They are focusing on different aspects of VCS-related tasks. If you use GitHub Pull Request view, it will be one more toolwindow, for the same reason. As a bonus, you can see the history while in the commit view, which is sometimes useful.

As mentioned above, you can move the TW to the bottom, next to the GIt, and it will be quite similar to the original view.


Thanks Dmitriy, for the detailed answer!

After pondering on it some more:
What I like about the old UI is: I can do all my coding tasks with the editor and a fixed set of toolwindows that *do not change*.

My standard layout is: Project tree, Local Changes (unstructured list, not grouped by directory), Preview Diff in *digest mode* (with unchanged parts collapsed) and of course the editor.
I can

  • edit
  • use the local changes list to easily navigate between changes files
  • use the preview diff and UP/DOWN buttons to quickly get an overview of all changes
  • use the project tree to get an overview about the structure in specific places

All that without ever replacing any toolwindow or even the editor view.

No context switch, very focused.
A typical scenario might be

  • use "F4" on a specific change in the preview diff, which brings me to the editor
  • editing something there
  • then using "Select in -> Project view" (which I have mapped to Ctrl-^), navigating to a related file that also needs to be changed.

Ironically, the "non-modal commit" that takes away the context switch when commiting, for me leads to more context switches (replacing the editor with a diff and back, replacing the project tree with local changes and back).

Also when used in digest mode the "git" toolwindow is high enough for the preview diff to be usable.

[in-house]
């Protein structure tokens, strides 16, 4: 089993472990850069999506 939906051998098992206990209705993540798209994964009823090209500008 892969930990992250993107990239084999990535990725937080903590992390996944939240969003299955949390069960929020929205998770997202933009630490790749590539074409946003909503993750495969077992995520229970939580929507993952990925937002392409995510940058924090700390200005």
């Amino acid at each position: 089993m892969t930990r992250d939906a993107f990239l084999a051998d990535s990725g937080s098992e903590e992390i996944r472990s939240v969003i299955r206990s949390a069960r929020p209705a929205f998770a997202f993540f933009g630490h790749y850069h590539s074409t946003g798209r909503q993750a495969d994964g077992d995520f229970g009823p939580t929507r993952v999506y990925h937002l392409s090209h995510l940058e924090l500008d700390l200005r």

But of course, you are right that the "Commit" toolwindow and the "Local Changes/Shelf" tabs in the "git" toolwindow are *very* similar.

Here's a rough idea how to maybe reconcile both approaches:

  • add a toolbar button in the toolwindow to toggle the "commit part" (commit toolbar buttons, commit message and buttons).
    When not visible and the Commit action is invoked (via menu, shortcut or toolbar) show the commit dialog.
  • provide a way to move the diff either to the editor pane or to the toolwindow itself. When placed in the editor it should *not* appear as a regular editor tab, but be pinned to the left and replace all editor splits.

I completely agree with OP here, the modal commit dialog was one of the most missed things when I switched to vscode for 2 years. Its just a great summary of your work in one place. Now Im back and happy its still there. Please never sun set it...


I totally agree with the OP,

having Non-modal commit interface set on my new laptop after new intallation forced me to spend enormous amount of time to figure out how was the `local changes` tab named in previous version and how to get it back.

This is a single feature that still keeps me using Intellij product, but that new default option is too much 



Please feel free to contact us with more details about issues you are having with Non-modal commit interface. 


But the majority of users do not use splits.

I cannot believe this. Are there any available stats for this? How is this collected?

I could not possibly code without this feature.  I remember when Visual Studio Code first came out and i was trying out a bunch of editors and it didn't support triple splits.  This was one of the things that made me dislike Visual Studio Code a lot.